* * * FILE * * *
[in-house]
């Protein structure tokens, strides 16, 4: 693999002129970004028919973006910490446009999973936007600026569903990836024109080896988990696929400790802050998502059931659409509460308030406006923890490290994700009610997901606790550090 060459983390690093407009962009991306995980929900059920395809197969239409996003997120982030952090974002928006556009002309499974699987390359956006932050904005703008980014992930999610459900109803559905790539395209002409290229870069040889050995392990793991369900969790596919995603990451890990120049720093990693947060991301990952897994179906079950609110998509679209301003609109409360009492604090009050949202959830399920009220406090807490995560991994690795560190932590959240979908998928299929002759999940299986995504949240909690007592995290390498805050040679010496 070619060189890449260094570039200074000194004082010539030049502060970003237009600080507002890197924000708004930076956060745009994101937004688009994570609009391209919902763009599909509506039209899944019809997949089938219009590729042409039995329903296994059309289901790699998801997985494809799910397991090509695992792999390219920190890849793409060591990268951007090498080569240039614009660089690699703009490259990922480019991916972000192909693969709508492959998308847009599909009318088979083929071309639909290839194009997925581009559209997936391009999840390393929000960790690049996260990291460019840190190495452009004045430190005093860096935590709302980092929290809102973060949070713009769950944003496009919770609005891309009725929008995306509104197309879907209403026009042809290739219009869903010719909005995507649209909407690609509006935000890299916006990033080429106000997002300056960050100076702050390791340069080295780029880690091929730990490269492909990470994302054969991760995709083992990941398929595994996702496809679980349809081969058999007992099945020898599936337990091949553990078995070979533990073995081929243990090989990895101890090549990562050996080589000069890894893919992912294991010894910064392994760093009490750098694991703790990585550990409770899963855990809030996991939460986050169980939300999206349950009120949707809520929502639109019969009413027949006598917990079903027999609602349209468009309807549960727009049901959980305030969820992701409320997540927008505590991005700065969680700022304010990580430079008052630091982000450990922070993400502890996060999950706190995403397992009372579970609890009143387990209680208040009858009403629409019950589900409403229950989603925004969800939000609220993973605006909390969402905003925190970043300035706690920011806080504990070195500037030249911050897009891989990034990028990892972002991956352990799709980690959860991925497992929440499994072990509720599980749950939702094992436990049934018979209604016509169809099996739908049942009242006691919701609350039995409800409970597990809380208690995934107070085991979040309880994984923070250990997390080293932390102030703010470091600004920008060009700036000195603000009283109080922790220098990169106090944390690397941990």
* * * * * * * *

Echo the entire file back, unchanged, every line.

[in-house]
């Protein structure tokens, strides 16, 4: 693999002129970004028919973006910490446009999973936007600026569903990836024109080896988990696929400790802050998502059931659409509460308030406006923890490290994700009610997901606790550090 060459983390690093407009962009991306995980929900059920395809197969239409996003997120982030952090974002928006556009002309499974699987390359956006932050904005703008980014992930999610459900109803559905790539395209002409290229870069040889050995392990793991369900969790596919995603990451890990120049720093990693947060991301990952897994179906079950609110998509679209301003609109409360009492604090009050949202959830399920009220406090807490995560991994690795560190932590959240979908998928299929002759999940299986995504949240909690007592995290390498805050040679010496 070619060189890449260094570039200074000194004082010539030049502060970003237009600080507002890197924000708004930076956060745009994101937004688009994570609009391209919902763009599909509506039209899944019809997949089938219009590729042409039995329903296994059309289901790699998801997985494809799910397991090509695992792999390219920190890849793409060591990268951007090498080569240039614009660089690699703009490259990922480019991916972000192909693969709508492959998308847009599909009318088979083929071309639909290839194009997925581009559209997936391009999840390393929000960790690049996260990291460019840190190495452009004045430190005093860096935590709302980092929290809102973060949070713009769950944003496009919770609005891309009725929008995306509104197309879907209403026009042809290739219009869903010719909005995507649209909407690609509006935000890299916006990033080429106000997002300056960050100076702050390791340069080295780029880690091929730990490269492909990470994302054969991760995709083992990941398929595994996702496809679980349809081969058999007992099945020898599936337990091949553990078995070979533990073995081929243990090989990895101890090549990562050996080589000069890894893919992912294991010894910064392994760093009490750098694991703790990585550990409770899963855990809030996991939460986050169980939300999206349950009120949707809520929502639109019969009413027949006598917990079903027999609602349209468009309807549960727009049901959980305030969820992701409320997540927008505590991005700065969680700022304010990580430079008052630091982000450990922070993400502890996060999950706190995403397992009372579970609890009143387990209680208040009858009403629409019950589900409403229950989603925004969800939000609220993973605006909390969402905003925190970043300035706690920011806080504990070195500037030249911050897009891989990034990028990892972002991956352990799709980690959860991925497992929440499994072990509720599980749950939702094992436990049934018979209604016509169809099996739908049942009242006691919701609350039995409800409970597990809380208690995934107070085991979040309880994984923070250990997390080293932390102030703010470091600004920008060009700036000195603000009283109080922790220098990169106090944390690397941990």